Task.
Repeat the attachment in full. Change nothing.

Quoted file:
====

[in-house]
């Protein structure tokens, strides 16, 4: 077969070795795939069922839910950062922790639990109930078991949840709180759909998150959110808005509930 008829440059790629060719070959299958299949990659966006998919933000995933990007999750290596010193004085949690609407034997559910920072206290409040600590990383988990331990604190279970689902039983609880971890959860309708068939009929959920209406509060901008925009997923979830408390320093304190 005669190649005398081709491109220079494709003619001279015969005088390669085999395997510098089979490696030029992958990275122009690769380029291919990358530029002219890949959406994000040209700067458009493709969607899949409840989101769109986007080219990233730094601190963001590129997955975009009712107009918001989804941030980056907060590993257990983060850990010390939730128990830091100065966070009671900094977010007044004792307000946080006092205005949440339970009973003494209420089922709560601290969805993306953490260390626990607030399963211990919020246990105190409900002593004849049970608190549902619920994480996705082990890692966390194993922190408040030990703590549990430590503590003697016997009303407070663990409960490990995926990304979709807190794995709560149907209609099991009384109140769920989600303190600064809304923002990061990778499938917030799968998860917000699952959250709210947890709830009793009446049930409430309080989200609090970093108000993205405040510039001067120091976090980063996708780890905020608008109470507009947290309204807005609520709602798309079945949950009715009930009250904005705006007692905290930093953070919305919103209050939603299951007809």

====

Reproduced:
[in-house]
């Protein structure tokens, strides 16, 4: 077969070795795939069922839910950062922790639990109930078991949840709180759909998150959110808005509930 008829440059790629060719070959299958299949990659966006998919933000995933990007999750290596010193004085949690609407034997559910920072206290409040600590990383988990331990604190279970689902039983609880971890959860309708068939009929959920209406509060901008925009997923979830408390320093304190 005669190649005398081709491109220079494709003619001279015969005088390669085999395997510098089979490696030029992958990275122009690769380029291919990358530029002219890949959406994000040209700067458009493709969607899949409840989101769109986007080219990233730094601190963001590129997955975009009712107009918001989804941030980056907060590993257990983060850990010390939730128990830091100065966070009671900094977010007044004792307000946080006092205005949440339970009973003494209420089922709560601290969805993306953490260390626990607030399963211990919020246990105190409900002593004849049970608190549902619920994480996705082990890692966390194993922190408040030990703590549990430590503590003697016997009303407070663990409960490990995926990304979709807190794995709560149907209609099991009384109140769920989600303190600064809304923002990061990778499938917030799968998860917000699952959250709210947890709830009793009446049930409430309080989200609090970093108000993205405040510039001067120091976090980063996708780890905020608008109470507009947290309204807005609520709602798309079945949950009715009930009250904005705006007692905290930093953070919305919103209050939603299951007809």